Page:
The spectacular waterfront that almost wasn’t
South Africa certainly has a history of overcoming adversity, and redeveloping its waterfront into a regional and diverse destination was no exception.
It will never happen, its critics insisted. No financial institution would finance the project. As apartheid was winding down, South Africa was still politically very isolated from the world and in a general economic recession. There were no government subsidies available and many simply didn’t believe it was possible given the country’s economic and political instability. Built as a harbor since 1860, as the fishing and ship repair industries waned in the 1970s, the harbor became fenced off and derelict.
Still, a growing crowd began to believe. In the late 1970s and early 1980s, the citizens of Cape Town campaigned vigorously to reverse the isolation of the City from its waterfront. In 1984 the Mayor of Cape Town, Alderman Sol Kreiner, established a Waterfront Steering Committee to redevelop the waterfront as a live, work and play destination. In November 1988, Victoria and Alfred Waterfront (Pty) Ltd (â€œV&AWâ€), named after two formerly constructed basins, was established as a wholly-owned subsidiary by Transnet Ltd to redevelop the area. This momentum lead to the State-owned South African Transport Services (now Transnet Limited) to fund the initial $30 million (205 million South African Rand).
Today, the http://en.wikipedia.org/wiki/Victoria_%26_Alfred_Waterfront”>The Victoria & Alfred Waterfront is a Cape Town landmark and South Africa’s most-visited attraction with 22 million visitors annually, providing over 11,000 permanent jobs and $4 million (30 million Rand) a year in property taxes. It secured over $400 million (3 billion Rand) in investment over six phases and two residential projects, and an international consortium recently bought the development for over $1 billion (7.4 billion Rand).
Much of the project’s success can be attributed to its development goals, objectives and design principles, defined at the very beginning:
– Create appropriate public places within the V&A Waterfront. Extensive waterfront outdoor dining, pedestrian promenades, plazas, amphitheater.
– Develop the V&A Waterfront in ways which account for its special location, conditions & history. See below.
– Achieve financial self-sufficiency. See above.
– Create a rich and diverse environment. A melting pot of cultures and ethnicities. A hundred local craft shops located in two artist warehouses.
– Promote tourism and recreation. An aquarium, SAS Somerset museum ship, maritime museum.
– Create residential development opportunities. Marina housing stretches several blocks, though gated and luxury priced. At least it provides a permanent population, which is a security asset.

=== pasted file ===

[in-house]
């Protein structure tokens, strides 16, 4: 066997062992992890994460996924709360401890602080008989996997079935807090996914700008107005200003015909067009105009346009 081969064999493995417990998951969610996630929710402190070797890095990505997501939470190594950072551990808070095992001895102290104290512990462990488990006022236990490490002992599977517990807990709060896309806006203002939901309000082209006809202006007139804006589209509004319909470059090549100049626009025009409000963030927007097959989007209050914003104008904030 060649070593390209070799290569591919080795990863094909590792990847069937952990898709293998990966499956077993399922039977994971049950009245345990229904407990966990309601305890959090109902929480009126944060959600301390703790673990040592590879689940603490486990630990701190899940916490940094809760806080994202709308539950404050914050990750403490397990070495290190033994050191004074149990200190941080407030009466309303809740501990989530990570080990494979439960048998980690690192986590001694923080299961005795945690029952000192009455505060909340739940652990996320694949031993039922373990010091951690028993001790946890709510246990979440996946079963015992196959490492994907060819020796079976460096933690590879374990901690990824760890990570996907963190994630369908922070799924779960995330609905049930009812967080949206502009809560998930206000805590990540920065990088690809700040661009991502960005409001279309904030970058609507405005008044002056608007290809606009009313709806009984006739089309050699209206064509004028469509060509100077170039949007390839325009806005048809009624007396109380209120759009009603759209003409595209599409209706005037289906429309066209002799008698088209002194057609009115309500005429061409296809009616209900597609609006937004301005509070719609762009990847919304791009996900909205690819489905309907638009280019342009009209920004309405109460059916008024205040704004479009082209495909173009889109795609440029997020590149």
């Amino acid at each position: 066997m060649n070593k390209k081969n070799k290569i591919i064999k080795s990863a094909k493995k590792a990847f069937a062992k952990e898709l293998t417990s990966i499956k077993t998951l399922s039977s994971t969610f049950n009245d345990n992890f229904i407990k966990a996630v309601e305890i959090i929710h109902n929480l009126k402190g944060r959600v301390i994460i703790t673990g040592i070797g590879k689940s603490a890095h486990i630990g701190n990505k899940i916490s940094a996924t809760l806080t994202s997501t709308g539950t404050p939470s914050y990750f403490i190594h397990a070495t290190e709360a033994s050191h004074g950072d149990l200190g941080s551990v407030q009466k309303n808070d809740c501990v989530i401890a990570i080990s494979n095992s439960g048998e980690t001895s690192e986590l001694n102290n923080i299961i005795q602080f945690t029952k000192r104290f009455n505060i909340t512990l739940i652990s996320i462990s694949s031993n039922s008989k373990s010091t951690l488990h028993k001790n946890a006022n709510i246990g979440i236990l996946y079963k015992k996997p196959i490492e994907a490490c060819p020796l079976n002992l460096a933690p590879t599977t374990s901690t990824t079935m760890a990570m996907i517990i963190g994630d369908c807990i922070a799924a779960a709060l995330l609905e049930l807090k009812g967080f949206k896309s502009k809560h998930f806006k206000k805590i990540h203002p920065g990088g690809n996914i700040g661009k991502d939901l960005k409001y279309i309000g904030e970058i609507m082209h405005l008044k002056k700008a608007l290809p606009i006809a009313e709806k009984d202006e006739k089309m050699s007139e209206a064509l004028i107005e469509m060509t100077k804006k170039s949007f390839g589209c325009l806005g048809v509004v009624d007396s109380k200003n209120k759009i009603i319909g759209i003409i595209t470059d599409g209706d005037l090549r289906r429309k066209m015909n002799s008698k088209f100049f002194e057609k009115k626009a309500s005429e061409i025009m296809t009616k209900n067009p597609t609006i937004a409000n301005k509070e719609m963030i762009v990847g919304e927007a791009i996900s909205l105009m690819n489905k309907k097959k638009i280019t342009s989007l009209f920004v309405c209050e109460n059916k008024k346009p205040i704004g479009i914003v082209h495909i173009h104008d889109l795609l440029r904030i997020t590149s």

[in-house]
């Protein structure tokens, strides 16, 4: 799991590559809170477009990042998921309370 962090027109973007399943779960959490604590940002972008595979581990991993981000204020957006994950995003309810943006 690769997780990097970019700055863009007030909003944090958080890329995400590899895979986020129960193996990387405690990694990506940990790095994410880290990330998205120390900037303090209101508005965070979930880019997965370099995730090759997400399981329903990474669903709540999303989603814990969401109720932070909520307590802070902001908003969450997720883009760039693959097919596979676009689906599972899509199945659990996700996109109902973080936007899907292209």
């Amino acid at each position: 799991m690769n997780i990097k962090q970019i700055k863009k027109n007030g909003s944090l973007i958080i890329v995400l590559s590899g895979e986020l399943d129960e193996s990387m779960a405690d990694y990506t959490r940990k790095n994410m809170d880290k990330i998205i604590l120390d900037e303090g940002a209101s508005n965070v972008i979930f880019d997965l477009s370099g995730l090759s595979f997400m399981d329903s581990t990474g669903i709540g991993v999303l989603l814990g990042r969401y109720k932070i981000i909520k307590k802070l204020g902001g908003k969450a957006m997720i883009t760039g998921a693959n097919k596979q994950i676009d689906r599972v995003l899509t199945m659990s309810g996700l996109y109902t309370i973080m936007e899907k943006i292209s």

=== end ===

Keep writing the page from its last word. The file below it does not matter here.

– Create a viable business base. There are countless ways to spend money at the Waterfront, economically anchored by 250,000 s.f. of shopping mall stores and cineplex/IMAX in a renovated wharf, five star hotel, office space and luxury housing.
– Restore the historic link between the harbour and the City of Cape Town. The Waterfront continues to function as a working harbor with tugs, fishing boats, and a rather intimidating dry dock. A 19th century prison is now a hotel.
– Conserve and enhance elements with cultural significance. Most every building is fronting the water is historically preserved. The Nelson Mandela Gateway offers boat trips to Robben Island (where Mandela was imprisoned for 18 of his 27 years).
– Adopt a flexible development programme that can respond to changing market trends. An underrated principle, most every building accommodates changes in use, as they already have, mainly because of its human scale.
– Build on a waterfront’s unique qualities. Unlike a coastal resort, a harbor site is focused on concentrated public activity.
– Respect the water as a body of space. The shape and character of the water space is effectively framed as a stage by surrounding buildings.
– Maximize waterfront views. Most every building fronting the water features outdoor dining with a view. Table Mountain provides a spectacular backdrop (pictured).
– Focus on water-dependent and water-related uses. Cruises, great white shark cage experiences.
– Create a balance of retail, residential, hotel, office and recreational uses. The Waterfront feels like it’s in use 24 hours a day, seven days a week.
– Create a wide variety of waterfront spaces: promenades, plazas, landscaped courts, outdoor spaces. Spaces for walking, jogging, shopping, dining, etc. are abundant.
– Design waterfront spaces for public events and celebrations. Spaces hosting celebratory events attract large gatherings of locals and visitors on a year-round basis, including World Cup 2010.
Read more about the Waterfront’s redevelopment here.
Photo by Slack12
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